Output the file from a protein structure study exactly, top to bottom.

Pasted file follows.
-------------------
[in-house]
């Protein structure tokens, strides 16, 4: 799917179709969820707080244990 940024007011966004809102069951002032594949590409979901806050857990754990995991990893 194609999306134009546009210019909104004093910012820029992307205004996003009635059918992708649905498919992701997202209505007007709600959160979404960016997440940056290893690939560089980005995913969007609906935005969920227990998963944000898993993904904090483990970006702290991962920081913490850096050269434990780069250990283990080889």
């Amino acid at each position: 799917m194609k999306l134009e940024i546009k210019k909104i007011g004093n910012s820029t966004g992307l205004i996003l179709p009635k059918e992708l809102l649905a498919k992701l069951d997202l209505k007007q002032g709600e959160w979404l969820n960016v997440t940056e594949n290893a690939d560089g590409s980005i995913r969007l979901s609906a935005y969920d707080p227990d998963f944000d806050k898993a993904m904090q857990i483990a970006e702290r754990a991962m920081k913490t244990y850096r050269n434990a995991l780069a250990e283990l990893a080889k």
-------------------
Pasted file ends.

[in-house]
């Protein structure tokens, strides 16, 4: 799917179709969820707080244990 940024007011966004809102069951002032594949590409979901806050857990754990995991990893 194609999306134009546009210019909104004093910012820029992307205004996003009635059918992708649905498919992701997202209505007007709600959160979404960016997440940056290893690939560089980005995913969007609906935005969920227990998963944000898993993904904090483990970006702290991962920081913490850096050269434990780069250990283990080889």
């Amino acid at each position: 799917m194609k999306l134009e940024i546009k210019k909104i007011g004093n910012s820029t966004g992307l205004i996003l179709p009635k059918e992708l809102l649905a498919k992701l069951d997202l209505k007007q002032g709600e959160w979404l969820n960016v997440t940056e594949n290893a690939d560089g590409s980005i995913r969007l979901s609906a935005y969920d707080p227990d998963f944000d806050k898993a993904m904090q857990i483990a970006e702290r754990a991962m920081k913490t244990y850096r050269n434990a995991l780069a250990e283990l990893a080889k």